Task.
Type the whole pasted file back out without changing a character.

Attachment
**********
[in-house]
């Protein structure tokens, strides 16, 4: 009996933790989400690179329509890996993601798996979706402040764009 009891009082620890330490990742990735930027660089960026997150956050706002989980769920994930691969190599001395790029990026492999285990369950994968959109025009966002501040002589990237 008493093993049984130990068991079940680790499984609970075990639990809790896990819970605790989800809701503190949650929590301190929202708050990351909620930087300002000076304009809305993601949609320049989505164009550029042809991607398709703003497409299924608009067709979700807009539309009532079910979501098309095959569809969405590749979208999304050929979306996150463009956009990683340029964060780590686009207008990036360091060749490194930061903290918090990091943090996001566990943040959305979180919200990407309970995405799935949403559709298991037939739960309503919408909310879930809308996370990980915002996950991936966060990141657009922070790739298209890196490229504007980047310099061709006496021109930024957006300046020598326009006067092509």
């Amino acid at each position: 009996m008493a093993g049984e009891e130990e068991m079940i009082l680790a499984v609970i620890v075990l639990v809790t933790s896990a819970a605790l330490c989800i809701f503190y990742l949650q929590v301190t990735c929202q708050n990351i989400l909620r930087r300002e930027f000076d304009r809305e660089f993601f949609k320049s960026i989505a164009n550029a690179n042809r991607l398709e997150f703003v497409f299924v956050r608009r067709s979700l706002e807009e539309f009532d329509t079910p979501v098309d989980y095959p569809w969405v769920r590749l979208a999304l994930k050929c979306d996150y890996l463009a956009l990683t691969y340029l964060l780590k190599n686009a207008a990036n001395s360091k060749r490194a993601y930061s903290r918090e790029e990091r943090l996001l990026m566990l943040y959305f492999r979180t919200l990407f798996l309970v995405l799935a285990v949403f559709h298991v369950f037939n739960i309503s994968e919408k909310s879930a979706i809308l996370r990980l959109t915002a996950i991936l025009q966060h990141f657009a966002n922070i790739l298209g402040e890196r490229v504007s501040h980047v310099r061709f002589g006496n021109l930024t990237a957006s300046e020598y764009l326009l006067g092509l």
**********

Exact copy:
[in-house]
């Protein structure tokens, strides 16, 4: 009996933790989400690179329509890996993601798996979706402040764009 009891009082620890330490990742990735930027660089960026997150956050706002989980769920994930691969190599001395790029990026492999285990369950994968959109025009966002501040002589990237 008493093993049984130990068991079940680790499984609970075990639990809790896990819970605790989800809701503190949650929590301190929202708050990351909620930087300002000076304009809305993601949609320049989505164009550029042809991607398709703003497409299924608009067709979700807009539309009532079910979501098309095959569809969405590749979208999304050929979306996150463009956009990683340029964060780590686009207008990036360091060749490194930061903290918090990091943090996001566990943040959305979180919200990407309970995405799935949403559709298991037939739960309503919408909310879930809308996370990980915002996950991936966060990141657009922070790739298209890196490229504007980047310099061709006496021109930024957006300046020598326009006067092509």
């Amino acid at each position: 009996m008493a093993g049984e009891e130990e068991m079940i009082l680790a499984v609970i620890v075990l639990v809790t933790s896990a819970a605790l330490c989800i809701f503190y990742l949650q929590v301190t990735c929202q708050n990351i989400l909620r930087r300002e930027f000076d304009r809305e660089f993601f949609k320049s960026i989505a164009n550029a690179n042809r991607l398709e997150f703003v497409f299924v956050r608009r067709s979700l706002e807009e539309f009532d329509t079910p979501v098309d989980y095959p569809w969405v769920r590749l979208a999304l994930k050929c979306d996150y890996l463009a956009l990683t691969y340029l964060l780590k190599n686009a207008a990036n001395s360091k060749r490194a993601y930061s903290r918090e790029e990091r943090l996001l990026m566990l943040y959305f492999r979180t919200l990407f798996l309970v995405l799935a285990v949403f559709h298991v369950f037939n739960i309503s994968e919408k909310s879930a979706i809308l996370r990980l959109t915002a996950i991936l025009q966060h990141f657009a966002n922070i790739l298209g402040e890196r490229v504007s501040h980047v310099r061709f002589g006496n021109l930024t990237a957006s300046e020598y764009l326009l006067g092509l």